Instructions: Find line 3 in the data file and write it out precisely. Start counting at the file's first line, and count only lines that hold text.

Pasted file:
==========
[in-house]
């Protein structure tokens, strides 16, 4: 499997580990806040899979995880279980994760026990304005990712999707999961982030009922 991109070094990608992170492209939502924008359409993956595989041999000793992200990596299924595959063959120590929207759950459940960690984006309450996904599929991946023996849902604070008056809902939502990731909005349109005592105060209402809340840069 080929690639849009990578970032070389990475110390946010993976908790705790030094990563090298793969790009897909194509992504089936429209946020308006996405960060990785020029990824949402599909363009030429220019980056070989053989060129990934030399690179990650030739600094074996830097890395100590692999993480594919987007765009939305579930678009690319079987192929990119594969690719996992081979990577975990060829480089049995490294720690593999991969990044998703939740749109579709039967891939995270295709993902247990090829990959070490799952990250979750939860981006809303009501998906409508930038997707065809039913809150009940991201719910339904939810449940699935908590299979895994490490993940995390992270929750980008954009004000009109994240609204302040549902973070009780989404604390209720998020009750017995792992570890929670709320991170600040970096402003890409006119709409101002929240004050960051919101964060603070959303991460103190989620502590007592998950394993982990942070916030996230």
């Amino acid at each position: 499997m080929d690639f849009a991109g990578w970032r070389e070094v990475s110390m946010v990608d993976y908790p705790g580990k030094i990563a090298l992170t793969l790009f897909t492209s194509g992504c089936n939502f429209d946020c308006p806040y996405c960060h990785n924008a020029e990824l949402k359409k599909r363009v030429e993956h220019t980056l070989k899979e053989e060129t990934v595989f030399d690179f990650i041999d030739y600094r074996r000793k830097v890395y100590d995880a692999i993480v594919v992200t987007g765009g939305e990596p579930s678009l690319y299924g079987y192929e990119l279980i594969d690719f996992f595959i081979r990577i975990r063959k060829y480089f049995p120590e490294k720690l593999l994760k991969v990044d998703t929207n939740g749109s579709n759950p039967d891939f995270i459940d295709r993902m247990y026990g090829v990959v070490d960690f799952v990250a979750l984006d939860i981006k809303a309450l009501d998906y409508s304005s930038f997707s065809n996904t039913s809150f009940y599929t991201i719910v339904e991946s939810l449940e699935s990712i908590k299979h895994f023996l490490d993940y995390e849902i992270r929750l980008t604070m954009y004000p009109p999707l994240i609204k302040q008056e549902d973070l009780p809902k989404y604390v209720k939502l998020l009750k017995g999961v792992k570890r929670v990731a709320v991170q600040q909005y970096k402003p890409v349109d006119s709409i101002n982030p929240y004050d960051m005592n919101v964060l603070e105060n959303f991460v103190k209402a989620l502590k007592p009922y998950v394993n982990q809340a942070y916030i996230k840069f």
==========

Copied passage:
């Amino acid at each position: 499997m080929d690639f849009a991109g990578w970032r070389e070094v990475s110390m946010v990608d993976y908790p705790g580990k030094i990563a090298l992170t793969l790009f897909t492209s194509g992504c089936n939502f429209d946020c308006p806040y996405c960060h990785n924008a020029e990824l949402k359409k599909r363009v030429e993956h220019t980056l070989k899979e053989e060129t990934v595989f030399d690179f990650i041999d030739y600094r074996r000793k830097v890395y100590d995880a692999i993480v594919v992200t987007g765009g939305e990596p579930s678009l690319y299924g079987y192929e990119l279980i594969d690719f996992f595959i081979r990577i975990r063959k060829y480089f049995p120590e490294k720690l593999l994760k991969v990044d998703t929207n939740g749109s579709n759950p039967d891939f995270i459940d295709r993902m247990y026990g090829v990959v070490d960690f799952v990250a979750l984006d939860i981006k809303a309450l009501d998906y409508s304005s930038f997707s065809n996904t039913s809150f009940y599929t991201i719910v339904e991946s939810l449940e699935s990712i908590k299979h895994f023996l490490d993940y995390e849902i992270r929750l980008t604070m954009y004000p009109p999707l994240i609204k302040q008056e549902d973070l009780p809902k989404y604390v209720k939502l998020l009750k017995g999961v792992k570890r929670v990731a709320v991170q600040q909005y970096k402003p890409v349109d006119s709409i101002n982030p929240y004050d960051m005592n919101v964060l603070e105060n959303f991460v103190k209402a989620l502590k007592p009922y998950v394993n982990q809340a942070y916030i996230k840069f």